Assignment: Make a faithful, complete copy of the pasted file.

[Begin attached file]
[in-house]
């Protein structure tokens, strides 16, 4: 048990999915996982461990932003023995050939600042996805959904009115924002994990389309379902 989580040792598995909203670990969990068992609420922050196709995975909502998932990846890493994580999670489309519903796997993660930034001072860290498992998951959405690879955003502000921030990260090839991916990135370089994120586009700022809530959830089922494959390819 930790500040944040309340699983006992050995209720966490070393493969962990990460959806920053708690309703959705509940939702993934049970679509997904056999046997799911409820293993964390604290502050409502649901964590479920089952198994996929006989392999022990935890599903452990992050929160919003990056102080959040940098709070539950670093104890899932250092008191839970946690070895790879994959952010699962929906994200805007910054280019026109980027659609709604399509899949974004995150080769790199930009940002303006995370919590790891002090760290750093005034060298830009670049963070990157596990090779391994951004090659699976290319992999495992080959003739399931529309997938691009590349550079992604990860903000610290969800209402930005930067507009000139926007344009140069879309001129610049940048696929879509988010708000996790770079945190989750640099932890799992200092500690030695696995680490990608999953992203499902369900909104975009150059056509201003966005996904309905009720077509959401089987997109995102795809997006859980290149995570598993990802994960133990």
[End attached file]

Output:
[in-house]
């Protein structure tokens, strides 16, 4: 048990999915996982461990932003023995050939600042996805959904009115924002994990389309379902 989580040792598995909203670990969990068992609420922050196709995975909502998932990846890493994580999670489309519903796997993660930034001072860290498992998951959405690879955003502000921030990260090839991916990135370089994120586009700022809530959830089922494959390819 930790500040944040309340699983006992050995209720966490070393493969962990990460959806920053708690309703959705509940939702993934049970679509997904056999046997799911409820293993964390604290502050409502649901964590479920089952198994996929006989392999022990935890599903452990992050929160919003990056102080959040940098709070539950670093104890899932250092008191839970946690070895790879994959952010699962929906994200805007910054280019026109980027659609709604399509899949974004995150080769790199930009940002303006995370919590790891002090760290750093005034060298830009670049963070990157596990090779391994951004090659699976290319992999495992080959003739399931529309997938691009590349550079992604990860903000610290969800209402930005930067507009000139926007344009140069879309001129610049940048696929879509988010708000996790770079945190989750640099932890799992200092500690030695696995680490990608999953992203499902369900909104975009150059056509201003966005996904309905009720077509959401089987997109995102795809997006859980290149995570598993990802994960133990």